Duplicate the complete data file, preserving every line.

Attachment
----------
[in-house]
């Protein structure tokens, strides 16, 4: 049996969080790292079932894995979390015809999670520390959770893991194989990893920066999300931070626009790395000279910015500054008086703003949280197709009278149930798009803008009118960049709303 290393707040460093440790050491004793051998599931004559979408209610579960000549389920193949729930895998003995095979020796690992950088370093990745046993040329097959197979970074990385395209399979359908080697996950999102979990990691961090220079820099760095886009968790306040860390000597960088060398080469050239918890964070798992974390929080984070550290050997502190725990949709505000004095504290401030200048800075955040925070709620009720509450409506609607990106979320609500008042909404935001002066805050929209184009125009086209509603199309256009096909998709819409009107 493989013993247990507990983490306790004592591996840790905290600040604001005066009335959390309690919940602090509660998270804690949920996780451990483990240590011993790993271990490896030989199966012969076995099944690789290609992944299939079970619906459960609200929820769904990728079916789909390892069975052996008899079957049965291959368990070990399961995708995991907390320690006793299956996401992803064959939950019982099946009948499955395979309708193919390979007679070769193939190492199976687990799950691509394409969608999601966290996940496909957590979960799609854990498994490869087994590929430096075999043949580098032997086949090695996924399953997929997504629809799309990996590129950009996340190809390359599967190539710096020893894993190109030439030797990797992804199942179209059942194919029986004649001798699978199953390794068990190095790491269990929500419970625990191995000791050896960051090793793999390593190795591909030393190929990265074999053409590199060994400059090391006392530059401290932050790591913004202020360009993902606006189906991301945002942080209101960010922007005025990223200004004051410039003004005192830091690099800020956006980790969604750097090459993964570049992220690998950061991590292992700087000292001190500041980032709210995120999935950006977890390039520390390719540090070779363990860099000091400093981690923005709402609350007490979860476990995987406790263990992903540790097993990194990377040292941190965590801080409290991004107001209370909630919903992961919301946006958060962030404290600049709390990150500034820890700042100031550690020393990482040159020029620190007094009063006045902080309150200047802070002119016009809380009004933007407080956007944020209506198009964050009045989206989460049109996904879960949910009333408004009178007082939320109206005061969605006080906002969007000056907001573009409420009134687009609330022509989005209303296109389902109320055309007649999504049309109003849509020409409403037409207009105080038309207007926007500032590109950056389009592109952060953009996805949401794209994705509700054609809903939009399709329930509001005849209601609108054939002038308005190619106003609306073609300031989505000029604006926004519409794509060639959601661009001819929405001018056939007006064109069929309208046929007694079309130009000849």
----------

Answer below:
[in-house]
């Protein structure tokens, strides 16, 4: 049996969080790292079932894995979390015809999670520390959770893991194989990893920066999300931070626009790395000279910015500054008086703003949280197709009278149930798009803008009118960049709303 290393707040460093440790050491004793051998599931004559979408209610579960000549389920193949729930895998003995095979020796690992950088370093990745046993040329097959197979970074990385395209399979359908080697996950999102979990990691961090220079820099760095886009968790306040860390000597960088060398080469050239918890964070798992974390929080984070550290050997502190725990949709505000004095504290401030200048800075955040925070709620009720509450409506609607990106979320609500008042909404935001002066805050929209184009125009086209509603199309256009096909998709819409009107 493989013993247990507990983490306790004592591996840790905290600040604001005066009335959390309690919940602090509660998270804690949920996780451990483990240590011993790993271990490896030989199966012969076995099944690789290609992944299939079970619906459960609200929820769904990728079916789909390892069975052996008899079957049965291959368990070990399961995708995991907390320690006793299956996401992803064959939950019982099946009948499955395979309708193919390979007679070769193939190492199976687990799950691509394409969608999601966290996940496909957590979960799609854990498994490869087994590929430096075999043949580098032997086949090695996924399953997929997504629809799309990996590129950009996340190809390359599967190539710096020893894993190109030439030797990797992804199942179209059942194919029986004649001798699978199953390794068990190095790491269990929500419970625990191995000791050896960051090793793999390593190795591909030393190929990265074999053409590199060994400059090391006392530059401290932050790591913004202020360009993902606006189906991301945002942080209101960010922007005025990223200004004051410039003004005192830091690099800020956006980790969604750097090459993964570049992220690998950061991590292992700087000292001190500041980032709210995120999935950006977890390039520390390719540090070779363990860099000091400093981690923005709402609350007490979860476990995987406790263990992903540790097993990194990377040292941190965590801080409290991004107001209370909630919903992961919301946006958060962030404290600049709390990150500034820890700042100031550690020393990482040159020029620190007094009063006045902080309150200047802070002119016009809380009004933007407080956007944020209506198009964050009045989206989460049109996904879960949910009333408004009178007082939320109206005061969605006080906002969007000056907001573009409420009134687009609330022509989005209303296109389902109320055309007649999504049309109003849509020409409403037409207009105080038309207007926007500032590109950056389009592109952060953009996805949401794209994705509700054609809903939009399709329930509001005849209601609108054939002038308005190619106003609306073609300031989505000029604006926004519409794509060639959601661009001819929405001018056939007006064109069929309208046929007694079309130009000849």